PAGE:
With 36% of Gen Zers planning to regularly acquire new digital skills to ensure continuous employment, the future looks bright.With technology and engineering graduates in short supply, employers need to think creatively about how alternative qualifications and different routes of entry, like apprenticeships and on-the-job training, can lead to successful careers within the technology industry.

Apprenticeships can help make learning more contextual and effective. They offer employers the chance to connect with talented people who are starting or restarting their careers. Additionally, these programmes can be structured to meet specific business needs and designed to fill the critical skill gap specific to an organisation.

At ManageEngine, we have a few guiding principles when it comes to recruitment, particularly for entry-level positions, which is one reason why our people typically stay with us for a long time. One of these principles is that an employee’s ability to think and communicate clearly, their ability demonstrate their approach to solving problems, and their level of interest in the job are crucial.

ManageEngine does not expect employees to come prepared with all the skills and knowledge they need for the job; instead, we believe that learning is contextual. That is why we have on-the-job training. It is also why we focus on constant upskilling throughout the job life cycle, which ensures that employees stay up to date with changing technologies and specific skills.

Having the right tools in place

For educational initiatives to succeed, all the key stakeholders, including the students, staff, parents, and alumni, need to have access to the right technologies in their learning environment. At ManageEngine, we believe that the IT teams in educational institutions, particularly the IT service management and service desk teams, should act as the enablers of this digital adoption. As mentioned in ManageEngine’s e-book, The 5-step guide to building an IT self-service portal that works for your university, an IT self-service portal can act as a technology gateway for an educational institution.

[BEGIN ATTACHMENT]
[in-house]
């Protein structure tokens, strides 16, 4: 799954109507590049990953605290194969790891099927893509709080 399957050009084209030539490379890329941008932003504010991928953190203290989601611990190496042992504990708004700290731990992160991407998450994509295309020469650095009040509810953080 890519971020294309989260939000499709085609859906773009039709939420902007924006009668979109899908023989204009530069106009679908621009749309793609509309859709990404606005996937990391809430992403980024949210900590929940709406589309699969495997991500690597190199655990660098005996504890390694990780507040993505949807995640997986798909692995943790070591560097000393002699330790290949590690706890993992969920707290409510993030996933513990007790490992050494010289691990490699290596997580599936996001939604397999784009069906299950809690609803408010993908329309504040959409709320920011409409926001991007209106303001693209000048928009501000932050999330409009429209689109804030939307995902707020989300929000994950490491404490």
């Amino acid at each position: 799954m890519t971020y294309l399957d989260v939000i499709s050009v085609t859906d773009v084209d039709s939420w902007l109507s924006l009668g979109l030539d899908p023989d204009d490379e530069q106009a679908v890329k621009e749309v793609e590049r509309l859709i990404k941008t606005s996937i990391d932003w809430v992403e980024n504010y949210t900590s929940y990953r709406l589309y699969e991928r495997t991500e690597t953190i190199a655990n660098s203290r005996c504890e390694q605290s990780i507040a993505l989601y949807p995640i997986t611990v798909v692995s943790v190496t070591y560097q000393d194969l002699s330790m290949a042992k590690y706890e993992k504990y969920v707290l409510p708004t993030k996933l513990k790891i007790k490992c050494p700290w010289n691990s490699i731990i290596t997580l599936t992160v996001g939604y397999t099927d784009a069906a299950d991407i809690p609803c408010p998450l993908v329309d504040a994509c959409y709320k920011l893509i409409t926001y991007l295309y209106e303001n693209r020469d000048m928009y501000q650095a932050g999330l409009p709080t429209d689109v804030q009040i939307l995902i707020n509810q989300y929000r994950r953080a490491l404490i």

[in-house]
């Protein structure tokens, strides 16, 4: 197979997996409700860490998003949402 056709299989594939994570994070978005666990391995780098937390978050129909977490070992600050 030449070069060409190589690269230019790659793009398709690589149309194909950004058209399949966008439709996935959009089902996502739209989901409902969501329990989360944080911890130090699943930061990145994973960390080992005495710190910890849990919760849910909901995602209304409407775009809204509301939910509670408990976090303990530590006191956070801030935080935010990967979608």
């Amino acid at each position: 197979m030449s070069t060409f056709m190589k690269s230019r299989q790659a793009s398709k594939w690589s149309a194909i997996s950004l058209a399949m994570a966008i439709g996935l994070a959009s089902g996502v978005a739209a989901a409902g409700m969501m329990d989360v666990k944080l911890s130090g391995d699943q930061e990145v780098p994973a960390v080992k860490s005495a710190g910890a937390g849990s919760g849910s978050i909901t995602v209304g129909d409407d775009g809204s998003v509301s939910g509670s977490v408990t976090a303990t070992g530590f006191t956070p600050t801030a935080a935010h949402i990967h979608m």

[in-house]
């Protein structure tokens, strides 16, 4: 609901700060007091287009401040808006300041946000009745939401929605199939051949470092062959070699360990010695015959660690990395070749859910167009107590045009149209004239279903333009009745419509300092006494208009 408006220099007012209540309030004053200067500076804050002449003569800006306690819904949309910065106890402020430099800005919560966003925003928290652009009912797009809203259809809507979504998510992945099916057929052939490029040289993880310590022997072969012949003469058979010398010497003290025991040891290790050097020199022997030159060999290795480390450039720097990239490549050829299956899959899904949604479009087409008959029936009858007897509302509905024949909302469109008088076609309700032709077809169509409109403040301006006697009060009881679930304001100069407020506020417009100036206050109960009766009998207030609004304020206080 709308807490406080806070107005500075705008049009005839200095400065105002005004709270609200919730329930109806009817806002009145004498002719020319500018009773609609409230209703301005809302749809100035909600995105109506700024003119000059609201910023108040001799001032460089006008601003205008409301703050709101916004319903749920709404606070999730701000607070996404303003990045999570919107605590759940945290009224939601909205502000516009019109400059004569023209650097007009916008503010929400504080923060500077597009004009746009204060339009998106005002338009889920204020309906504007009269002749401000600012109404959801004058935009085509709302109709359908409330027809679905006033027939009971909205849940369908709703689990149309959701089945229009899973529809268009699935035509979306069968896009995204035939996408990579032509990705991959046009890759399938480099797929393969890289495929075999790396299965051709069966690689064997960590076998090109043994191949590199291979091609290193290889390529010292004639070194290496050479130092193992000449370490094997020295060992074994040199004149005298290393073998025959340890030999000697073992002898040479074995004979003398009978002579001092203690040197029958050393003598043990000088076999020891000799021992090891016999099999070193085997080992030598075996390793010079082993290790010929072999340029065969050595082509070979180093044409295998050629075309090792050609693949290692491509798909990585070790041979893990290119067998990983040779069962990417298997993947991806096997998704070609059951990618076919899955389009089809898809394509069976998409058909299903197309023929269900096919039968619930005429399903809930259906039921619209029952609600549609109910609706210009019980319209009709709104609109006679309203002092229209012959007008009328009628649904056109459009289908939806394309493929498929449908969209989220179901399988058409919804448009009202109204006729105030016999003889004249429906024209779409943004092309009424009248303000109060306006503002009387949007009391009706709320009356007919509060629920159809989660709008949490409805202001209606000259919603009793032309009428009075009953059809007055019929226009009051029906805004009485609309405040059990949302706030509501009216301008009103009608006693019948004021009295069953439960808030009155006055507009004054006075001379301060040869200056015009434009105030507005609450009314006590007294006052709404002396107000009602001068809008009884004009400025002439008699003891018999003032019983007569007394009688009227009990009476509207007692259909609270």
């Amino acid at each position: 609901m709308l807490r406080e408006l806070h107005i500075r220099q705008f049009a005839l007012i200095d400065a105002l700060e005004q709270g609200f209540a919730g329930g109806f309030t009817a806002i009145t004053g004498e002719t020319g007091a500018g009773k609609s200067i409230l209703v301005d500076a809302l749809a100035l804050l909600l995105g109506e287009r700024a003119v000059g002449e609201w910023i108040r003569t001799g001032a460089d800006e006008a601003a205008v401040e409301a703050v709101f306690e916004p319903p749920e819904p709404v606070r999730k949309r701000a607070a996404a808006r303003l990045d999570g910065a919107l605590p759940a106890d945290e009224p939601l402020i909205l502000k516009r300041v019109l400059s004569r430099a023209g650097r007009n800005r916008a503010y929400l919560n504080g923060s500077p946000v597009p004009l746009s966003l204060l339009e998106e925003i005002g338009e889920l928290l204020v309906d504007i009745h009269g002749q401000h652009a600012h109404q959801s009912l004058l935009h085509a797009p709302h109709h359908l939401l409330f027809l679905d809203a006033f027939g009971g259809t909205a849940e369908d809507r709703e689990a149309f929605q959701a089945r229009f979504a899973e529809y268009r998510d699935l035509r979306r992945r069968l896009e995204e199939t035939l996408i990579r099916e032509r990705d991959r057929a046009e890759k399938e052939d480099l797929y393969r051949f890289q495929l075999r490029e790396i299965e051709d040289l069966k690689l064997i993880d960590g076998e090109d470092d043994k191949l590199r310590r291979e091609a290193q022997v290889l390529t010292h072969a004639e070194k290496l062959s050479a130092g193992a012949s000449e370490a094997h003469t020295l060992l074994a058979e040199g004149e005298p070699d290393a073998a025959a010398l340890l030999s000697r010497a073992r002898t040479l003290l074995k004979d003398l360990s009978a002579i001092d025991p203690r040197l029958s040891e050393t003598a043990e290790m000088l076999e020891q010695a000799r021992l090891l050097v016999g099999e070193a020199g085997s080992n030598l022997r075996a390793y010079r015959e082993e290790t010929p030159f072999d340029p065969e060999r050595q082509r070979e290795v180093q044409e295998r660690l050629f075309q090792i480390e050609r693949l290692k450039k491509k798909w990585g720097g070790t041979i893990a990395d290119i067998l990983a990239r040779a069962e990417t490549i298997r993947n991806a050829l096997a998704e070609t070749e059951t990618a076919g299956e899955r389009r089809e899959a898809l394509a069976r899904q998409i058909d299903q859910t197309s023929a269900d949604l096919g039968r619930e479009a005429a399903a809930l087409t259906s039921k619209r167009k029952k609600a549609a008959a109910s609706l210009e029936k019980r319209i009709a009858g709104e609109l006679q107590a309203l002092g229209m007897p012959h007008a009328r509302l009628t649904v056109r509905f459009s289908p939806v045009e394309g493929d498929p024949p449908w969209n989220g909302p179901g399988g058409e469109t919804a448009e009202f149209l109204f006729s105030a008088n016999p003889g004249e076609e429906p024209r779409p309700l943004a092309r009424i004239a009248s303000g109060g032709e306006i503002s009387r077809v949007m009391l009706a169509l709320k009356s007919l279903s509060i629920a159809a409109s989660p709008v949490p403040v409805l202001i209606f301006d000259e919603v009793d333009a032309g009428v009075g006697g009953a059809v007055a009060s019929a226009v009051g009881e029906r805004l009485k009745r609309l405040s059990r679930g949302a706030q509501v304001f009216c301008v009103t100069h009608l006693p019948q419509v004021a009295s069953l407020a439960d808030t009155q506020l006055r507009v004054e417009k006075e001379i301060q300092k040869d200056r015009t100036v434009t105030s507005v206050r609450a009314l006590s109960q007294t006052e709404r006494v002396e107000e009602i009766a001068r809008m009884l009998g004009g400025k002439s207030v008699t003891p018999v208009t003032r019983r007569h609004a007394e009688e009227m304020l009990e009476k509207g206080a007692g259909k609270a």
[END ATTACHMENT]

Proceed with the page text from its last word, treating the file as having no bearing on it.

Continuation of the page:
Although technologies like mobile devices and cloud computing have already become an integral part of our education ecosystem, ensuring the seamless, secure, optimal usage of these technologies is up to the IT teams. IT service desk teams should be prepared to collaborate with the faculty members by delivering their technology requirements to create an effective learning environment. This can be achieved by building an effective IT self-service portal that provides all the key stakeholders with role-based access to digital services and applications.

The future of technology in education

According to FDM Group, “the digital skills gap is one of the most concerning issues the technology industry currently faces.” From championing apprenticeships to thinking outside the box when it comes to hiring, there are several actions that employers can take to address this issue today. However, the answers to plugging the gap are complex and will require the education sector to also play its part in updating school curricula. If all young people receive an education in basic IT and technology skills, this will show them what is possible and support greater diversity in all professions.

By Rajesh Ganesan, president, ManageEngine